China: The Next Smartphone Battleground
David is a member of The Motley Fool Blog Network -- entries represent the personal opinion of the blogger and are not formally edited.
According to an estimate made by IDC, China is set to overtake the United States in 2012 for the largest smartphone market in the world. In 2011 the People’s Republic was home to 18.2% of smartphone users compared to the United States 21.3%. In 2012 IDC estimates the US will drop slightly to 20.6% and China will grow to 20.7%, not exactly an earth shattering difference between our two countries but it does point to the trend of a maturing smartphone market in the US and an expanding one in China. Gartner estimates that there were 472 million smartphones sold in 2011, up 58% from 2010. Of mobile customers in the United States 50.4% of them already own a smartphone as of 2011, according to Nielsen, thus going forward it will ever more be a battle for the non-western smartphone user.
This presents a challenge and an opportunity for the current giants of the smartphone world as well as the up and comers. Google’s (NASDAQ: GOOG) Android which hit 50% of US market share in February had 68% of the Chinese smartphone market share as of 2011 helped in large part by Chinese handset makers like ZTE who offer low cost Android phones. Though Android is currently the dominant operating system in China, far more dominant than they are in the US, there are several large competitors to Android coming down the pike.
One of the major sticking points that has been holding Apple’s (NASDAQ: AAPL) iPhone back somewhat is the fact that China Mobile (NYSE: CHL), the largest Chinese mobile carrier which has over 650 million customers, does not offer the iPhone. This in turn is partly because China Mobile runs its network on 3G technology that is currently not supported by the iPhone. However the iPhone is available on China Unicom and China Telecom, with 200 million and 130 million users respectively. The availability of the iPhone 4S at subsidized contract prices in China has seen the iPhone’s market share in China jump to 19% in 2012 according to Woori Investment & Securities.
Additionally Apple and China Mobile are in talks to bring an iPhone to China. To support this, China Mobile and Qualcomm had built a chipset that supported not only China Mobile’s proprietary 3G networks but also their 4G network, which is currently only available in 6 cities in China. China Mobile reportedly already has 15 million iPhones on its network which means that the users of these iPhones shelled out the full unsubsidized price to get an iPhone and they are getting by on 2G network speeds and Wifi. This speaks to the huge amount of pent up demand there for the iPhone. Should a deal to bring an iPhone to China Mobile get struck, the iPhone will eat away at Android's domination.
Microsoft (NASDAQ: MSFT) already thinks they are winning in China with Windows Phone. According to their COO for the China region Michael Van Der Bel, who is quoted in a Dutch magazine saying that Windows Phone has captured 7% of the Chinese market after only two months whereas Apple’s iPhone only has 6%, though Woori’s report has Apple at 19%. Regardless of where Apple is in relation to Windows Phone, Microsoft is pushing Windows Phone through their partnership with Nokia and they do have phones offered on China Mobile. Additionally recognizing the importance of the Chinese and Asian markets writ large, Microsoft is sending an additional R&D team of 2,500 to focus on the Asian market. Globally, Windows Phone is behind Linux in market share and Android is counted separately than Linux, according to IDC, so Microsoft has its work cut out for it. The Asian market could prove to be the base of Windows Phone’s success going forward.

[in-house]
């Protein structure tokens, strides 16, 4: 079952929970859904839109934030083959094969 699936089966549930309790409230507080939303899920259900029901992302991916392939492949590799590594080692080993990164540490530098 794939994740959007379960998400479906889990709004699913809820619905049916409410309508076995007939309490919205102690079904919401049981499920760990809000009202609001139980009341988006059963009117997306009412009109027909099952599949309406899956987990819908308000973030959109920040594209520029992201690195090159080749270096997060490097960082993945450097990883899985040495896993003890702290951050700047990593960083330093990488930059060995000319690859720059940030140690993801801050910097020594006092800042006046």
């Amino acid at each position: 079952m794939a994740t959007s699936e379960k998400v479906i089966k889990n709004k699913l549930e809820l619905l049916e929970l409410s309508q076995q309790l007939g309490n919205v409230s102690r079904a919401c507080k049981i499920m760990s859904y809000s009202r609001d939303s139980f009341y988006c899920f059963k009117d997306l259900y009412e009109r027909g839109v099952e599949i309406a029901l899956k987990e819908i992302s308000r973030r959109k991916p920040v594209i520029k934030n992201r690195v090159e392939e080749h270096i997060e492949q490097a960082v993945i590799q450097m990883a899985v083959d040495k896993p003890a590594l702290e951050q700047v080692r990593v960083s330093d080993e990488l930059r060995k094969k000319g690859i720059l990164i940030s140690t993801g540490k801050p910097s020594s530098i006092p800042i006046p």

On top of growing competition from both Apple’s iPhone and Microsoft’s Windows Phone, Android faces some competition to its dominance form another source. This source is Baidu (NASDAQ: BIDU) the Chinese search engine and all around Google competitor. Baidu has announced that they are creating a forked version of Android at their Technology Innovation Conference in 2011. Yi, as it is called, will ship with all Baidu services, not Google’s, and Dell as well as others are reportedly manufacturing devices to run Baidu’s Yi.
Alibaba also has a Linux based mobile operating system that just passed one million units sold, Alyun OS, can even run Android apps in a virtual machine and integrates with Alibaba’s cloud service AliCloud. There are a number of other domestically built mobile operating systems, some forked from Android, some running android apps virtually, some completely different than Android, but all are competing with Android's dominance and potentially slowing the growth of iOS devices and Windows Phone.
With close to a billion mobile users online now in China and hundreds of millions more throughout Asia, the platforms that emerge as top mobile platforms could be a large scale success off of China alone. At the moment it is clear that Android dominates the smartphone market but with local competitors, the iPhone supposedly launching on the largest domestic mobile operator, and Windows Phone showing much better early performance than it has here in the US, the number two and number three spots after Android are still up for grabs and could be make or break for a platform like Windows Phone.
ded004 has no positions in the stocks mentioned above. The Motley Fool has no positions in the stocks mentioned above. Try any of our Foolish newsletter services free for 30 days. We Fools may not all hold the same opinions, but we all believe that considering a diverse range of insights makes us better investors. The Motley Fool has a disclosure policy.If you have questions about this post or the Fool’s blog network, click here for information.